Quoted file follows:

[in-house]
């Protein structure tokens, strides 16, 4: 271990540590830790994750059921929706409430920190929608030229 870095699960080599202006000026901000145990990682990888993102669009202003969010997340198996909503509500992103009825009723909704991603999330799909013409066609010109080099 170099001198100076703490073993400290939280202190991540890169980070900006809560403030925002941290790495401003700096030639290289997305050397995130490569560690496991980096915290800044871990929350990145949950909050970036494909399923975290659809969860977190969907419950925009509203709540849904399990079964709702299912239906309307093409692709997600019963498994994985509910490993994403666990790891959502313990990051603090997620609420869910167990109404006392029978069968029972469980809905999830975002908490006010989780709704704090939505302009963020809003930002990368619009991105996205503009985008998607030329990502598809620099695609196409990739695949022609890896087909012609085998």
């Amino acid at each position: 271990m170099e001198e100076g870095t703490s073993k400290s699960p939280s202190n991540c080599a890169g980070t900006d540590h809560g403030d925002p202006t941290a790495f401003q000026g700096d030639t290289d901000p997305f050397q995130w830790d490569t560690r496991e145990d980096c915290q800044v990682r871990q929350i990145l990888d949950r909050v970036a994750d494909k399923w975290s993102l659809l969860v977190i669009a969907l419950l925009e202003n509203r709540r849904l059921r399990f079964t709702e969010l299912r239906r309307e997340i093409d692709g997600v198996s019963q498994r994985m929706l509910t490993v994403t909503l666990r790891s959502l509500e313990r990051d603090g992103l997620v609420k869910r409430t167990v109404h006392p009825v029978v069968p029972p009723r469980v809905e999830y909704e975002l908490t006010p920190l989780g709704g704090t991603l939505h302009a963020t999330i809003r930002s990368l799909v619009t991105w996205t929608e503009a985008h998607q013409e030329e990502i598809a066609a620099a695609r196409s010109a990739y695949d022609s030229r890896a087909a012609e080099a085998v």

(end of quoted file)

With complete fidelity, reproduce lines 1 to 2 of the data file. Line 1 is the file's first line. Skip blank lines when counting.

[in-house]
């Protein structure tokens, strides 16, 4: 271990540590830790994750059921929706409430920190929608030229 870095699960080599202006000026901000145990990682990888993102669009202003969010997340198996909503509500992103009825009723909704991603999330799909013409066609010109080099 170099001198100076703490073993400290939280202190991540890169980070900006809560403030925002941290790495401003700096030639290289997305050397995130490569560690496991980096915290800044871990929350990145949950909050970036494909399923975290659809969860977190969907419950925009509203709540849904399990079964709702299912239906309307093409692709997600019963498994994985509910490993994403666990790891959502313990990051603090997620609420869910167990109404006392029978069968029972469980809905999830975002908490006010989780709704704090939505302009963020809003930002990368619009991105996205503009985008998607030329990502598809620099695609196409990739695949022609890896087909012609085998």